Uproov, which notarises photos, videos and audio recordings on the Bitcoin blockchain using a smartphone, was launched on the iTunes App Store in December 2015, and is available on Android by 15 January. Developed by Australia's Ledger Assets, the smartphone app can authenticate image content, provide time stamping and geolocation verification in real time.
John Bulich, co-founder of Ledger Assets, said: "Uproov uses dynamic client side encryption and the Blockchain protocol to secure data packets into the Blockchain, reflecting the genuine image, audio or video data.
"This means those submitted images cannot be altered, not even by one pixel, nor can any part of the file, image, video or audio be removed. Alteration of any of those aspects will cause the encryption key to no longer match what was entered into the Blockchain.
Bulich said the technology can service industries such as the rentals market (Avis) and new emerging markets in the assets sharing economy (airbnb and Uber). It has the ability to provide provable evidence for reporting, verification of time stamped documents and even with geolocation options.
Images, videos, audio files and pre-existing files can be Uproov'ed instantly, said Bulich. In the case of pre-existing files, ver 2.0 and higher allows any file from Dropbox, iCloud or other major cloud service provider to be accessed and Uproov'ed.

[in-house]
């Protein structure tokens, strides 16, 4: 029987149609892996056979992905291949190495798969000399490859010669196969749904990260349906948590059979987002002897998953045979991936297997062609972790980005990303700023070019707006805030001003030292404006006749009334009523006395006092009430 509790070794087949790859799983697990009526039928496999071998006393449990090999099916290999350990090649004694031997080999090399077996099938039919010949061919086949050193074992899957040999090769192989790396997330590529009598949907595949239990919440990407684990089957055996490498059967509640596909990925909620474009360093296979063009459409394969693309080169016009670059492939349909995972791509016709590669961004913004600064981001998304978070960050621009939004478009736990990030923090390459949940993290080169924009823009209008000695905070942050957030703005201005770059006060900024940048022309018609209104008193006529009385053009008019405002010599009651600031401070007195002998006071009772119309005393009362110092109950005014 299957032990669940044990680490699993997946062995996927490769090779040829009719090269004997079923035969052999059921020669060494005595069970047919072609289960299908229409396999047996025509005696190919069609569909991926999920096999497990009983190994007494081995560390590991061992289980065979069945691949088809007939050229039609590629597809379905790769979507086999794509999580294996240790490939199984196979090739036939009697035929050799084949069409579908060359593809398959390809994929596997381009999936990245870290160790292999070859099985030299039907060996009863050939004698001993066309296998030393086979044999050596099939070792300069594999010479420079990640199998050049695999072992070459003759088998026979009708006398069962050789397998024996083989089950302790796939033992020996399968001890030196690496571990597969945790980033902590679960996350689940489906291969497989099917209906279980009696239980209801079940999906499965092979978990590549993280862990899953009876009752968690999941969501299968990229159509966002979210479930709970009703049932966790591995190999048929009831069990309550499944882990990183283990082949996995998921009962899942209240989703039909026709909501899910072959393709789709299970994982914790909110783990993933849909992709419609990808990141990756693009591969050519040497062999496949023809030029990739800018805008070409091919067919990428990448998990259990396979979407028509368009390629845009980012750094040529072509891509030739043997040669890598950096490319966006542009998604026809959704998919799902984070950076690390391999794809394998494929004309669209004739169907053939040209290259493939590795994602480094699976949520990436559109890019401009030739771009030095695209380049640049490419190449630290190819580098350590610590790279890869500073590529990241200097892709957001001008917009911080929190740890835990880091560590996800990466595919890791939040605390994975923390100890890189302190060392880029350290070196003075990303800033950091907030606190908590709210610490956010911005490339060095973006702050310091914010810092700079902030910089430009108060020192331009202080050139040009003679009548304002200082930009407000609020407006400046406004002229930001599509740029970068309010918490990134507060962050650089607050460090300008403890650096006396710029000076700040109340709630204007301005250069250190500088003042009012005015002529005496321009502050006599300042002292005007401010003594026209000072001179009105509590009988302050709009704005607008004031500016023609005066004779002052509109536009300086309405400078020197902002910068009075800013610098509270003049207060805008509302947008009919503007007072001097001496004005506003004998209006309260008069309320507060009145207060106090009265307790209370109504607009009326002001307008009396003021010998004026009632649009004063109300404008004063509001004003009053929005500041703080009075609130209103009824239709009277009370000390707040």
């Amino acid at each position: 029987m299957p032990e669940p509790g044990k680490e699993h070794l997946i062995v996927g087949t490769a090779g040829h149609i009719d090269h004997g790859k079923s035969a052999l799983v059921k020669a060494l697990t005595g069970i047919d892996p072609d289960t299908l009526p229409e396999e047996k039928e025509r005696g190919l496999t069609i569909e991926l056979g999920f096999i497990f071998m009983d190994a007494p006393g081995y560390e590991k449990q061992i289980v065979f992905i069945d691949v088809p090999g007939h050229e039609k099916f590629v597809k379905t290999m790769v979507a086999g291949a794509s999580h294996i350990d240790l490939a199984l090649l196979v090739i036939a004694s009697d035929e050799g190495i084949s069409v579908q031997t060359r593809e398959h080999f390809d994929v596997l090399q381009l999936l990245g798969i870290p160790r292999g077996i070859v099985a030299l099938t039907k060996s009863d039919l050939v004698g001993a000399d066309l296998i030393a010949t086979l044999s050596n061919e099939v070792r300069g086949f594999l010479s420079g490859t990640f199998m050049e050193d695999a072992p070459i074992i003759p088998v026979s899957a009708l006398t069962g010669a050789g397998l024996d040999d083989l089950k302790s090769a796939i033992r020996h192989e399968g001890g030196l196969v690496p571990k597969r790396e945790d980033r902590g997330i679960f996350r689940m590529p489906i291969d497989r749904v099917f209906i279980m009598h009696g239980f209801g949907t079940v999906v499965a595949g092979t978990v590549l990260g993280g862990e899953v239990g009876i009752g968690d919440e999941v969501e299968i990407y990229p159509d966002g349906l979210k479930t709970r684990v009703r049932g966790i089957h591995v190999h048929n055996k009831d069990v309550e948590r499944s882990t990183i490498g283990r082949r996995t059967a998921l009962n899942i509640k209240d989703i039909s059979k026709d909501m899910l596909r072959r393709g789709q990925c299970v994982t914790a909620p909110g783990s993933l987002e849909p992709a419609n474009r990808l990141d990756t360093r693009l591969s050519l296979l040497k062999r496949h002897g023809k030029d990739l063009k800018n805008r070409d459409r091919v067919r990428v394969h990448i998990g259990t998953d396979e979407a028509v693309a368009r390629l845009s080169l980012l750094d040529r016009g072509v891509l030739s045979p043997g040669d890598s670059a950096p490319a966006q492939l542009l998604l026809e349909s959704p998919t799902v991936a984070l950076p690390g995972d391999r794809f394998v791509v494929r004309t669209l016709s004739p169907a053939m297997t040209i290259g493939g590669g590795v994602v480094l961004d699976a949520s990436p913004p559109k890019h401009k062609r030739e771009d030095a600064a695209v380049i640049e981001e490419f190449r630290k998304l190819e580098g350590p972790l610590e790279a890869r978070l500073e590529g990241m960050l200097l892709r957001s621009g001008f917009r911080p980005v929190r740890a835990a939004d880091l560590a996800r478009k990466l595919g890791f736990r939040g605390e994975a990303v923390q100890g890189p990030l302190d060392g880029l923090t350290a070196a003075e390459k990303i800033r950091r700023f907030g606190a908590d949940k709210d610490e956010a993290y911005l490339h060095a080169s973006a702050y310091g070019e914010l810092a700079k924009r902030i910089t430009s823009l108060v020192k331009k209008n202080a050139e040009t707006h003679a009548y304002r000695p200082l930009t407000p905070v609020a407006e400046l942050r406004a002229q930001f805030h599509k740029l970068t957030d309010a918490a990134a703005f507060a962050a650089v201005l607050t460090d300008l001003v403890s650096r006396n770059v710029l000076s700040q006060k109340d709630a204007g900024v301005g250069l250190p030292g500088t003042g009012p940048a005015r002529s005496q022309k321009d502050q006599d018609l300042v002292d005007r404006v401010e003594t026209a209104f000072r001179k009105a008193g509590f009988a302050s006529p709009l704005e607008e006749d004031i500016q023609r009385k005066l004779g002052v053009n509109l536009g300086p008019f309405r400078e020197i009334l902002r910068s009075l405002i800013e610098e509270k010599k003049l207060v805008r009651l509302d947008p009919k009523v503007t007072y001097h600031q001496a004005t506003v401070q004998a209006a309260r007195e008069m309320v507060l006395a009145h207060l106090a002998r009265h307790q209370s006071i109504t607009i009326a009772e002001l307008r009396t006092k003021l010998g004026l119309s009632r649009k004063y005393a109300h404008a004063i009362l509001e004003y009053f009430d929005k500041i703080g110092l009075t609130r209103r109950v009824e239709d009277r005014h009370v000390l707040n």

Uproov can mark an EzyID on images – a five digit code that allows easy reference to images. This references to the public key, but is a simplified version. All images are then either marked as having been created in "real time" or "pre-existing". A green image is for real time and a red one means it is pre-existing, he added.
"Any image taken on a smartphone device or tablet can be optionally uploaded. Click the Upload button at the bottom of the image and it will be uploaded. Click the Upload button again and the image will be removed from the Uproov's Servers," said Bulich.
The technology also allows the user to limit when the file is viewed. A private key for each image, that is unique and generated at the time of Uproov'ing, is sent as a certificate in an email to the user for their safekeeping automatically, each time an image is Uproov'ed, added Bulich.
"The email also contains other information, such that if Uproov no longer existed, each image can still be proved on the Blockchain by the user themselves using simple utility files. This is fundamental and means the users do not rely on Uproov, but only on the Blockchain."